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Digital Health, Wearables

The Market Landscape

Before talking about security in healthcare is better to analyze the digital health market. Wearable connected devices are becoming omnipresent, and fitness trackers were extremely popular in the past few years contributing to its major growth. Research conducted by Parks Associates suggests that more than 78 million wearables were sold worldwide in 2015; by 2019, the fitness tracker market is set to top $5bn. wearables-digital-health Fitbit, Jawbone, Xiaomi, Misfit, Withings and Garmin have all become household names thanks to an ever-increasing thirst for insights about our own physical performance. The range of measurable variables is already phenomenal, from basic metrics like the route and speed of your travel, to heart rate, respiratory rate, skin temperature, ECG (heart activity) and even posture during activities. And that’s just the start point; many new devices are looking at more detailed information and health data such as pulse and breathing variability, mood and EEG (brain activity) which in turn will support healthcare and help medicals professional with numerous health conditions. It’s worth observing that these fitness trackers are still consumer orientated products. They may inspire design trends and provide fun ways to follow activity progress, but their rightful place is in the gym or on the field of play, not the GP’s office. However, a new trend is telling us otherwise, the industry has come a long way since Fitbit launched the first fitness band tracker in 2009. Emerging trends are now more evident such as predictive & preventative wearables and medically capable ones. As example of this you can read more about the future of wearable sensors that can detect heart failures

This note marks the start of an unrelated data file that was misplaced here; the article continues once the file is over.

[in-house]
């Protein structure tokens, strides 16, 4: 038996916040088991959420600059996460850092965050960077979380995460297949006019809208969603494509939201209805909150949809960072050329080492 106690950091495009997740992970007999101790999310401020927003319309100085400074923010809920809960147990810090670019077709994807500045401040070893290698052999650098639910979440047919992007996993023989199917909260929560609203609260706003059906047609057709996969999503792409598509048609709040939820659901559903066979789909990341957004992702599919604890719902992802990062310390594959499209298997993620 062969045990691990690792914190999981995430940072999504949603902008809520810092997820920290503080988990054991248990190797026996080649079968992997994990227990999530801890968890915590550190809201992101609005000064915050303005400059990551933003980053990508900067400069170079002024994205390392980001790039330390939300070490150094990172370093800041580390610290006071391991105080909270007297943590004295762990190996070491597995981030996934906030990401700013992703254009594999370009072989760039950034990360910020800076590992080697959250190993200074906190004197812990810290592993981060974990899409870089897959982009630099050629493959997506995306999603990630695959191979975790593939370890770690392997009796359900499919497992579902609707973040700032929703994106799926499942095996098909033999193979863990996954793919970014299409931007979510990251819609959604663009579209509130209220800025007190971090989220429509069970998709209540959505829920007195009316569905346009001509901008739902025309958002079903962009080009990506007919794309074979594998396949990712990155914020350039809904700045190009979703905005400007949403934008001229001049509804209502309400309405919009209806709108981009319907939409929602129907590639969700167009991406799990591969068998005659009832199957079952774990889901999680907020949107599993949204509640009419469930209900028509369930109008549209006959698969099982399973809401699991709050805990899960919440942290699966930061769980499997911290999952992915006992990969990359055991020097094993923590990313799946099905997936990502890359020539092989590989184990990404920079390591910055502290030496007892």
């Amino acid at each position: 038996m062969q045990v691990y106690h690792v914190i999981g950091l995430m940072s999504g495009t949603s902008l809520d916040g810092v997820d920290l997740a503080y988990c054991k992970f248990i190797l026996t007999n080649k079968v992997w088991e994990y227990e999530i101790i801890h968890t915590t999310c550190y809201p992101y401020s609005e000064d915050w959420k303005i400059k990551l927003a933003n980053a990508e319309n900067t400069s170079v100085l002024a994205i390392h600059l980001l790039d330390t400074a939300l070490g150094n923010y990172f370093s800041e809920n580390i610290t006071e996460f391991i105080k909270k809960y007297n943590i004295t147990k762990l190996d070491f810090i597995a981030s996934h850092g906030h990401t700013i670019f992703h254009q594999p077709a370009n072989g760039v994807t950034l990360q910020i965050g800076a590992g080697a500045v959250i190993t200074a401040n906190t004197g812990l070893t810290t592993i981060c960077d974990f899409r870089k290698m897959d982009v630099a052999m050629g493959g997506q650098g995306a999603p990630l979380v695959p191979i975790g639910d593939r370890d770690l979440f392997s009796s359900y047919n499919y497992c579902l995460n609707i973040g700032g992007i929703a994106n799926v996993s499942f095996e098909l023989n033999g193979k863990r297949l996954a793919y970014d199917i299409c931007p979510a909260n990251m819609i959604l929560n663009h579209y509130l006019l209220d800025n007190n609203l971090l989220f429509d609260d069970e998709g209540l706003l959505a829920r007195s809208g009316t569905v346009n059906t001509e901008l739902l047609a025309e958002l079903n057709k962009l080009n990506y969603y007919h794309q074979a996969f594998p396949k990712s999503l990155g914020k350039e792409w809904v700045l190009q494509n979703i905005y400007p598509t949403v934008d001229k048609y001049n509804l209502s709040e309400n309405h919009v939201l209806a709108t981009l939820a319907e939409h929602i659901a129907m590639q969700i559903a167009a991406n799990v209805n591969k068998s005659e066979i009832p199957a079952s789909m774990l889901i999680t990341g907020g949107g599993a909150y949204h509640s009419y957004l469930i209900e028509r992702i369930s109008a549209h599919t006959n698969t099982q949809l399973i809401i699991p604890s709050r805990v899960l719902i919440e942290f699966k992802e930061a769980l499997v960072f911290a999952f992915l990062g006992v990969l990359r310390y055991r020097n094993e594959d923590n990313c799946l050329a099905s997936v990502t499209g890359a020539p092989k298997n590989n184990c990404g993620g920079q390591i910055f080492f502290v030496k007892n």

Major Challenges & Opportunities

A major challenge for wearable tech is battery power. With devices shrinking so drastically, how can they be reliably powered without requiring constant recharging or regular battery replacements? Energy-harvesting technologies take things one step further, bypassing the need for recharging or replacement. Reliability is also an issue if consumer devices are ever going to cross over into medical applications. In fact, the one clear negative impact wearables may pose for GPs is a misunderstanding by patients regarding the reliability and potential for self-diagnosis with these types of device. This is a delicate issue as data errors can put at risk patients’ lives, we are now talking about medical interventions not merely fitness recreational usage. runner-wearables One of the other main challenges is long term engagement, the devices sometimes are adopted as novelty and new exciting proposition, in other words they can be perceived as fashionable to many modern technology lovers, therefore they’ll use them. However, in the long run they many encounter a lack of enthusiasm further down the line and the sustainable desired engagement is not there anymore.  That leads me to think that the intrinsic motivation wasn’t there or it wasn’t the right one to start with when the user adopted the wearable. Another challenge that manufacturers are now trying to combat is adapting to human failure, what I mean is that human beings are imperfect creatures, we forget things, break patterns of behaviour, change habits, ditch the right thing for the wrong thing, adding another layer of complexity to the wearables adoption and sustainability. Therefore, blending wearable technologies into clothing, indispensable day to day gadgets and other existing ones, this is now certainly a new trend to watch for. Samsung Electronics clearly expressed its intentions to develop ‘wearable healthcare devices’ as its new business item for the future instead of robots that LG Electronics and other rivals are paying attention to. It is said that wearable devices which can utilize the strengths of AI software more effectively are more suited for the future health care market than the hardware roles of robots due to aging society. Read more insights about Samsung plans to focus more on wearable devices for healthcare  

Security Threats